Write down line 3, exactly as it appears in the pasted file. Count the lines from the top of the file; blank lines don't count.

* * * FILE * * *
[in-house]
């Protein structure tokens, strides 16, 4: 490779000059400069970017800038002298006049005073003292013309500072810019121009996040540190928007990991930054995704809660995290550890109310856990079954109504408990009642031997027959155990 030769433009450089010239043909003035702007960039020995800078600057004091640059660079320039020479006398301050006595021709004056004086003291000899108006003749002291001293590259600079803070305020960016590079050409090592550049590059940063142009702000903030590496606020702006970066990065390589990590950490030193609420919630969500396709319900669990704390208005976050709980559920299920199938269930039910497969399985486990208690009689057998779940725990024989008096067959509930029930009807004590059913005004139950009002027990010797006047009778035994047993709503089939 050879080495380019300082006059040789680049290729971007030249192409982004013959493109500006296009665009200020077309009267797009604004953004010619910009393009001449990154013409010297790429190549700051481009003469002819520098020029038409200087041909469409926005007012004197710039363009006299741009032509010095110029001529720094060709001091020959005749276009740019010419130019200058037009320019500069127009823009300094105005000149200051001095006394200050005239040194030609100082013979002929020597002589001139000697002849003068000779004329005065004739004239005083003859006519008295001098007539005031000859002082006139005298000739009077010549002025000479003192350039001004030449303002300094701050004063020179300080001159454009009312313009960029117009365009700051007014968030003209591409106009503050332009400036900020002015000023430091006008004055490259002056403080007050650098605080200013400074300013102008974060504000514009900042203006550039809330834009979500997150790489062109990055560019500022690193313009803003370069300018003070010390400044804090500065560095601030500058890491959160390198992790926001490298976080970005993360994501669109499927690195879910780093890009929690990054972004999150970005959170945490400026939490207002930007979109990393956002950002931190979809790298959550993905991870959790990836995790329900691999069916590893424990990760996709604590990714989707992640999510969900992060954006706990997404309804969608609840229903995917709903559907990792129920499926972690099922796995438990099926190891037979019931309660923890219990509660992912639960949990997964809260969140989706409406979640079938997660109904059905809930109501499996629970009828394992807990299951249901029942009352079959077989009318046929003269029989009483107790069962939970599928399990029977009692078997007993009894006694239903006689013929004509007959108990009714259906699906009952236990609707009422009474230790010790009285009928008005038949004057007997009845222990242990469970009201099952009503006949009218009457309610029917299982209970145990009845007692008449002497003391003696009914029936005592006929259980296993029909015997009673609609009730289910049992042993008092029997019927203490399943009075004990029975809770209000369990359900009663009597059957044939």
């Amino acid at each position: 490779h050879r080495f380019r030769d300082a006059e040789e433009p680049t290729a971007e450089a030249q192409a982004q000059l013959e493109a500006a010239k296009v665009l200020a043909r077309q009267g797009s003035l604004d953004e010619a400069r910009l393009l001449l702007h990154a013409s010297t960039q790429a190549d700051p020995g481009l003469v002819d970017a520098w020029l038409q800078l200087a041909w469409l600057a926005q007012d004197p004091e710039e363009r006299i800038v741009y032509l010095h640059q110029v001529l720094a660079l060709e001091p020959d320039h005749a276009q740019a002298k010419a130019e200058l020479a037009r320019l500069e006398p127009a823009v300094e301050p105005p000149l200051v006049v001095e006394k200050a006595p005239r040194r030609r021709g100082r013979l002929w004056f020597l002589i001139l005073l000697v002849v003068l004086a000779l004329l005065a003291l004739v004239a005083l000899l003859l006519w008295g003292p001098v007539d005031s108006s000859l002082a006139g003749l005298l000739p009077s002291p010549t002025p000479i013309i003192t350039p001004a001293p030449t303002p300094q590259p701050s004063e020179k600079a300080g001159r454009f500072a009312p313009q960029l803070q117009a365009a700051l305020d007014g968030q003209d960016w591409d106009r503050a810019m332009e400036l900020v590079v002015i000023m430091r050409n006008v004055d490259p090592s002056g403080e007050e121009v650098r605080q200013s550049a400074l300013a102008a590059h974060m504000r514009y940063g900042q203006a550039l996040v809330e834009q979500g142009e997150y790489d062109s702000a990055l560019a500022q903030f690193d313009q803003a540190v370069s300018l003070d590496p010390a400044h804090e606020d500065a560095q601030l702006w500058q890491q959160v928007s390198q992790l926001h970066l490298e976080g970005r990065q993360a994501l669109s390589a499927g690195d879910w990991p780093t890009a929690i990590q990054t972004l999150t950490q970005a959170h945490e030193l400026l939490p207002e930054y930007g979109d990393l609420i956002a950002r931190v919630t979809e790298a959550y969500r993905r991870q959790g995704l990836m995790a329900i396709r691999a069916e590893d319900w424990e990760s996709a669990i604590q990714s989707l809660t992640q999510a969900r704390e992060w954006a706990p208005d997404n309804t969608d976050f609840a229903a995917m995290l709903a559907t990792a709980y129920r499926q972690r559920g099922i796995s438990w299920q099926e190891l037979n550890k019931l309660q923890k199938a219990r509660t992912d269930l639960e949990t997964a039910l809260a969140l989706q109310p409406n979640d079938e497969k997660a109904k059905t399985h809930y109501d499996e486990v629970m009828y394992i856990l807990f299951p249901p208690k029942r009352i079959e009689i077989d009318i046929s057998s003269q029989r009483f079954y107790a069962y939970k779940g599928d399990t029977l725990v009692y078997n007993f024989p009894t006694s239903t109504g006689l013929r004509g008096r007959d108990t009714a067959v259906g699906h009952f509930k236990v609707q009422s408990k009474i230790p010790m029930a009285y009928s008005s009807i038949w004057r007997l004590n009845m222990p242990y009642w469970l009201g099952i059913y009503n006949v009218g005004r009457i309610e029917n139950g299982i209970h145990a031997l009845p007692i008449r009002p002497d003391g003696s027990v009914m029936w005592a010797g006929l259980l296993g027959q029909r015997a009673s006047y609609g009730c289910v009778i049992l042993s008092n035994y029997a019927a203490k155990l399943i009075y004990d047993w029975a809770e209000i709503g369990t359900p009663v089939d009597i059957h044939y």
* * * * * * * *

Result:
């Amino acid at each position: 490779h050879r080495f380019r030769d300082a006059e040789e433009p680049t290729a971007e450089a030249q192409a982004q000059l013959e493109a500006a010239k296009v665009l200020a043909r077309q009267g797009s003035l604004d953004e010619a400069r910009l393009l001449l702007h990154a013409s010297t960039q790429a190549d700051p020995g481009l003469v002819d970017a520098w020029l038409q800078l200087a041909w469409l600057a926005q007012d004197p004091e710039e363009r006299i800038v741009y032509l010095h640059q110029v001529l720094a660079l060709e001091p020959d320039h005749a276009q740019a002298k010419a130019e200058l020479a037009r320019l500069e006398p127009a823009v300094e301050p105005p000149l200051v006049v001095e006394k200050a006595p005239r040194r030609r021709g100082r013979l002929w004056f020597l002589i001139l005073l000697v002849v003068l004086a000779l004329l005065a003291l004739v004239a005083l000899l003859l006519w008295g003292p001098v007539d005031s108006s000859l002082a006139g003749l005298l000739p009077s002291p010549t002025p000479i013309i003192t350039p001004a001293p030449t303002p300094q590259p701050s004063e020179k600079a300080g001159r454009f500072a009312p313009q960029l803070q117009a365009a700051l305020d007014g968030q003209d960016w591409d106009r503050a810019m332009e400036l900020v590079v002015i000023m430091r050409n006008v004055d490259p090592s002056g403080e007050e121009v650098r605080q200013s550049a400074l300013a102008a590059h974060m504000r514009y940063g900042q203006a550039l996040v809330e834009q979500g142009e997150y790489d062109s702000a990055l560019a500022q903030f690193d313009q803003a540190v370069s300018l003070d590496p010390a400044h804090e606020d500065a560095q601030l702006w500058q890491q959160v928007s390198q992790l926001h970066l490298e976080g970005r990065q993360a994501l669109s390589a499927g690195d879910w990991p780093t890009a929690i990590q990054t972004l999150t950490q970005a959170h945490e030193l400026l939490p207002e930054y930007g979109d990393l609420i956002a950002r931190v919630t979809e790298a959550y969500r993905r991870q959790g995704l990836m995790a329900i396709r691999a069916e590893d319900w424990e990760s996709a669990i604590q990714s989707l809660t992640q999510a969900r704390e992060w954006a706990p208005d997404n309804t969608d976050f609840a229903a995917m995290l709903a559907t990792a709980y129920r499926q972690r559920g099922i796995s438990w299920q099926e190891l037979n550890k019931l309660q923890k199938a219990r509660t992912d269930l639960e949990t997964a039910l809260a969140l989706q109310p409406n979640d079938e497969k997660a109904k059905t399985h809930y109501d499996e486990v629970m009828y394992i856990l807990f299951p249901p208690k029942r009352i079959e009689i077989d009318i046929s057998s003269q029989r009483f079954y107790a069962y939970k779940g599928d399990t029977l725990v009692y078997n007993f024989p009894t006694s239903t109504g006689l013929r004509g008096r007959d108990t009714a067959v259906g699906h009952f509930k236990v609707q009422s408990k009474i230790p010790m029930a009285y009928s008005s009807i038949w004057r007997l004590n009845m222990p242990y009642w469970l009201g099952i059913y009503n006949v009218g005004r009457i309610e029917n139950g299982i209970h145990a031997l009845p007692i008449r009002p002497d003391g003696s027990v009914m029936w005592a010797g006929l259980l296993g027959q029909r015997a009673s006047y609609g009730c289910v009778i049992l042993s008092n035994y029997a019927a203490k155990l399943i009075y004990d047993w029975a809770e209000i709503g369990t359900p009663v089939d009597i059957h044939y």